The Bundesbank, Germany’s central bank, has decided to move part of its gold holdings from the Federal Reserve Bank in New York and other central banks such as the Banque de France to Frankfurt. This unusual and highly-visible decision is sure to trigger an explosion of media commentary relating both to motivation and implications – especially since Germany joins Iran, Libya and Venezuela in making such a move.
I suspect that Germany’s motivation is purely domestic: officials are responding to growing internal pressures ahead of elections later this year.
Since the start of the European debt crisis in 2009-10, citizens have gotten increasingly concerned about other countries’ ability to access their income. It is one thing for Germany to commit to a one-off loan to Greece. It is another for it to be part of recurrent bailouts, both direct and indirect, for a potentially expanding set of European countries.
Germans also realise that the more loans they make to struggling economies, the less likely they are to get fully repaid. Already, there is — understandable and realistic — talk that official creditors will have no choice but to forgive part of their financial claims on Greece.
It is not unusual for concerns about open-ended income transfers to evolve into broader worries about the integrity of the nation’s wealth and well-being. After all, German citizens are still paying a tax to cover the politically-driven decision just over 20 years ago to unify at parity the currencies of both East Germany and West Germany.
Over the last few months, there has been a debate in Germany about the safety of the country’s gold stock held in other countries – amplified by recognition that the historical case for holding the gold abroad is no longer as valid.
So, as I see it, domestic factors explain most of the motivation for Germany’s highly-visible and unusual decision. As much as conspiracy theorists may wish otherwise, this is not about the safety of the US Federal Reserve, nor is it about the state of German-US relations. And the backdrop of growing EU-UK tensions has nothing to do with all this either. After all, Germany is also repatriating gold from Paris.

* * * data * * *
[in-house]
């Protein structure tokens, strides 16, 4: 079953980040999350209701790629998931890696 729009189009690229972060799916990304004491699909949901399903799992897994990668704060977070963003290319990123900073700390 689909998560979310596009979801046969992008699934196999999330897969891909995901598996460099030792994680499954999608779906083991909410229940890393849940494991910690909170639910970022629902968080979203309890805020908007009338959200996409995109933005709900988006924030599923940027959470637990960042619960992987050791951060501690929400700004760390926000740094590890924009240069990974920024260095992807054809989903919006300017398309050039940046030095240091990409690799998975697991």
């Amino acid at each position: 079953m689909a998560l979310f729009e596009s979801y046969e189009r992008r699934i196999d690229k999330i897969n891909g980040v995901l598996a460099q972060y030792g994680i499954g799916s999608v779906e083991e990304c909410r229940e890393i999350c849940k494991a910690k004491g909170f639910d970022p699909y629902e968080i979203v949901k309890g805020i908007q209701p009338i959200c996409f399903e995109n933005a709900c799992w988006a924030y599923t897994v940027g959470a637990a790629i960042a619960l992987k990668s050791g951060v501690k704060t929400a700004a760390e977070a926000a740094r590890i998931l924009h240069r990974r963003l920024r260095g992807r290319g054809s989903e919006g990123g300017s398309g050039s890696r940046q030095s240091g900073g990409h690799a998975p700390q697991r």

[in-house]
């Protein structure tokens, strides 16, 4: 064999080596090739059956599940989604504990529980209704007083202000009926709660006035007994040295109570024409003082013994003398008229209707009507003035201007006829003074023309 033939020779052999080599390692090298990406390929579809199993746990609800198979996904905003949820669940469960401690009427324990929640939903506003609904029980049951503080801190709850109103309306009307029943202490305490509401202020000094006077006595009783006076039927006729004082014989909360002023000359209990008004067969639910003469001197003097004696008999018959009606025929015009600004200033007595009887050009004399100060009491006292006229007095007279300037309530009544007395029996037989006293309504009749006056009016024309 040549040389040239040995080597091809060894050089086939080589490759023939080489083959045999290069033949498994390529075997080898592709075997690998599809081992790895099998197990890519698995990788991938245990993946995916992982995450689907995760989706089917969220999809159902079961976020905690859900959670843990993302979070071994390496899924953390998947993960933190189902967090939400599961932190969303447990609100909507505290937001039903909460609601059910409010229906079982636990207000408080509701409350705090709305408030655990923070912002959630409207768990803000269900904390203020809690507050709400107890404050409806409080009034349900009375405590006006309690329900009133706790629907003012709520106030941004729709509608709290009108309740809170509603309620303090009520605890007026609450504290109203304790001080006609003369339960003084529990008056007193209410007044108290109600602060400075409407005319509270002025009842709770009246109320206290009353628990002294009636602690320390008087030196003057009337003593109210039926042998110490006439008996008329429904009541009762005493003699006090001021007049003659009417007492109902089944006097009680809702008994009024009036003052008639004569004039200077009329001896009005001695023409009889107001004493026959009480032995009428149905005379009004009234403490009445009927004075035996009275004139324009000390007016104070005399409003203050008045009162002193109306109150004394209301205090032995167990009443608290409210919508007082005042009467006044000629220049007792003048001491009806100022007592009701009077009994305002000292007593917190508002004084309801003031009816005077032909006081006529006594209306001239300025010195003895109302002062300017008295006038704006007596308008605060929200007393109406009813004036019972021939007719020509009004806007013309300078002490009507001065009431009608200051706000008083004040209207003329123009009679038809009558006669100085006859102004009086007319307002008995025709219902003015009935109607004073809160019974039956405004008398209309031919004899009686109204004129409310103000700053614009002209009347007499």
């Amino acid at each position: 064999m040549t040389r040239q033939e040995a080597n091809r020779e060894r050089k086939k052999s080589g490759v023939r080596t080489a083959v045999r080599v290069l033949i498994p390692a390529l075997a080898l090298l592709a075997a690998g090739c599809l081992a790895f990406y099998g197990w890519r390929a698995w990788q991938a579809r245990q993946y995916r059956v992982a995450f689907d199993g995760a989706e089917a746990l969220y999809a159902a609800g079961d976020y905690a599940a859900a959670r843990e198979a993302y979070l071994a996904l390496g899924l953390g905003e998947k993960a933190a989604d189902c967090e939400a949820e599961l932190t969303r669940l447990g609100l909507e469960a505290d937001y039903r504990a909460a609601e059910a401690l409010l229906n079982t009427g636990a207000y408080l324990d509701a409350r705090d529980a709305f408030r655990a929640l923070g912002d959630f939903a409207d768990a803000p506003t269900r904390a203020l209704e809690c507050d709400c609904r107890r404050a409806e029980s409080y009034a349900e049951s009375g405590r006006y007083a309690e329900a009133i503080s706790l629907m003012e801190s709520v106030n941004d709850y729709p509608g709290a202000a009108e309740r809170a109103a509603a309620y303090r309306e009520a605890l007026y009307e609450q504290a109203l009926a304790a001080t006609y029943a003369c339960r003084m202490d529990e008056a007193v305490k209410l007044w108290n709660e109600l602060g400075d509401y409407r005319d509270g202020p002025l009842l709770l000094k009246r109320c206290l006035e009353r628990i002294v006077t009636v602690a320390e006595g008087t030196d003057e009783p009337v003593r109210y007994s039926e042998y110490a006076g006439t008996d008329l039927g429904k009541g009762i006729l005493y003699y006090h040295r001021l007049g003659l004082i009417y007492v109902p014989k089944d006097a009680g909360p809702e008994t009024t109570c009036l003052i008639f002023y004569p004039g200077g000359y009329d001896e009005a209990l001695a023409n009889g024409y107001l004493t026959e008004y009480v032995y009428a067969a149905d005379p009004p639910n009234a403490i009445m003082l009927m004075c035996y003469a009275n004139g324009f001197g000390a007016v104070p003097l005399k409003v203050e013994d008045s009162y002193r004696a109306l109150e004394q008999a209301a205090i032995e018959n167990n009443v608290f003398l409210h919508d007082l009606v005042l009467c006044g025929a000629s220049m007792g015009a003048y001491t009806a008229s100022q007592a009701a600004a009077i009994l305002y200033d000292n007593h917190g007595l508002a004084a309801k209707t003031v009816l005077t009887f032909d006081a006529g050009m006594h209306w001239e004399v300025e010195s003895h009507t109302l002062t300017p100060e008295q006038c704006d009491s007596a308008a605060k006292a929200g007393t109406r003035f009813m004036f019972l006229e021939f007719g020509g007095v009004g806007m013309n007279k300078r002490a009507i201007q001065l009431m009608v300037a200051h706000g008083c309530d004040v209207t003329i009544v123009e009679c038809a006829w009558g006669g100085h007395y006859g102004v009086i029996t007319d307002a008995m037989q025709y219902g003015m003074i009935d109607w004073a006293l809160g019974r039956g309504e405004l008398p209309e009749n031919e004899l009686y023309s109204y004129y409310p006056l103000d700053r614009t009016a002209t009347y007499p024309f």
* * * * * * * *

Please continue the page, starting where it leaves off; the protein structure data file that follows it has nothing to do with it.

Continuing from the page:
Yet the systemic significance of Germany’s unusual announcement does not end here.
We are living in a world of growing multilateral economic tensions. As an illustration, witness the number of references in the media to “currency tensions” and “currency wars”. See also the extent to which many foreign governments have already expressed their displeasure about policy approaches adopted by the US Federal Reserve and Congressional dysfunction.
Given all this, Germany’s domestically-driven decision carries international risk.
In the first instance, it could translate into pressures on other countries to also repatriate part of their gold holdings. After all, if you can safely store your gold at home — a big if for some countries — no government would wish to be seen as one of the last to outsource all of this activity to foreign central banks.
If developments are limited to this problem, there would be no material impact on the functioning and wellbeing of the global economy. If, however, perceptions of growing mutual mistrusts translate into larger multilateral tensions, then the world would find itself facing even greater difficulties resolving payments imbalances and resisting beggar-thy-neighbor national policies.
The most likely outcome right now is for Germany’s decision to have minimum systemic impact. But should this be wrong and the decision fuel greater suspicion – a risk scenario rather than the baseline – the resulting hit to what remains in multilateral policy cooperation would be problematic for virtually everybody.